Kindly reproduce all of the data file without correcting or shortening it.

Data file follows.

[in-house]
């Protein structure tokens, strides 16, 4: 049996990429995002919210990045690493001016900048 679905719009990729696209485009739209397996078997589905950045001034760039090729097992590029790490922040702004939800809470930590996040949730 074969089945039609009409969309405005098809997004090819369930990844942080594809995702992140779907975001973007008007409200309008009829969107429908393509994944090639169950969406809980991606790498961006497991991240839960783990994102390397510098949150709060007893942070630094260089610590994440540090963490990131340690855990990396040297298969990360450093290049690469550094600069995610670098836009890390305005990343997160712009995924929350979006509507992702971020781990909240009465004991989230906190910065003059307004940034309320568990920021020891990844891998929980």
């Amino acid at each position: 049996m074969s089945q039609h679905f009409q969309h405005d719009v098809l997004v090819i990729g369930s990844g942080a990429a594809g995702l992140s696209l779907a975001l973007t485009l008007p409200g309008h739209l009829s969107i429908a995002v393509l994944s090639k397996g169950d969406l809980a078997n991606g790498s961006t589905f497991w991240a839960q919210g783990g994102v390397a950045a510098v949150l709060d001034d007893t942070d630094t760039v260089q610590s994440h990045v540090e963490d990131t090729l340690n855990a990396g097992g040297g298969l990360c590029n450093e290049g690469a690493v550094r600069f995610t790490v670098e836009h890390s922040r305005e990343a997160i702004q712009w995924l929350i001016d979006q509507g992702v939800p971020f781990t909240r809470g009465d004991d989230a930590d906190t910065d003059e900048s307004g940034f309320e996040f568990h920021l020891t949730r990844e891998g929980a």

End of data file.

[in-house]
């Protein structure tokens, strides 16, 4: 049996990429995002919210990045690493001016900048 679905719009990729696209485009739209397996078997589905950045001034760039090729097992590029790490922040702004939800809470930590996040949730 074969089945039609009409969309405005098809997004090819369930990844942080594809995702992140779907975001973007008007409200309008009829969107429908393509994944090639169950969406809980991606790498961006497991991240839960783990994102390397510098949150709060007893942070630094260089610590994440540090963490990131340690855990990396040297298969990360450093290049690469550094600069995610670098836009890390305005990343997160712009995924929350979006509507992702971020781990909240009465004991989230906190910065003059307004940034309320568990920021020891990844891998929980």
């Amino acid at each position: 049996m074969s089945q039609h679905f009409q969309h405005d719009v098809l997004v090819i990729g369930s990844g942080a990429a594809g995702l992140s696209l779907a975001l973007t485009l008007p409200g309008h739209l009829s969107i429908a995002v393509l994944s090639k397996g169950d969406l809980a078997n991606g790498s961006t589905f497991w991240a839960q919210g783990g994102v390397a950045a510098v949150l709060d001034d007893t942070d630094t760039v260089q610590s994440h990045v540090e963490d990131t090729l340690n855990a990396g097992g040297g298969l990360c590029n450093e290049g690469a690493v550094r600069f995610t790490v670098e836009h890390s922040r305005e990343a997160i702004q712009w995924l929350i001016d979006q509507g992702v939800p971020f781990t909240r809470g009465d004991d989230a930590d906190t910065d003059e900048s307004g940034f309320e996040f568990h920021l020891t949730r990844e891998g929980a």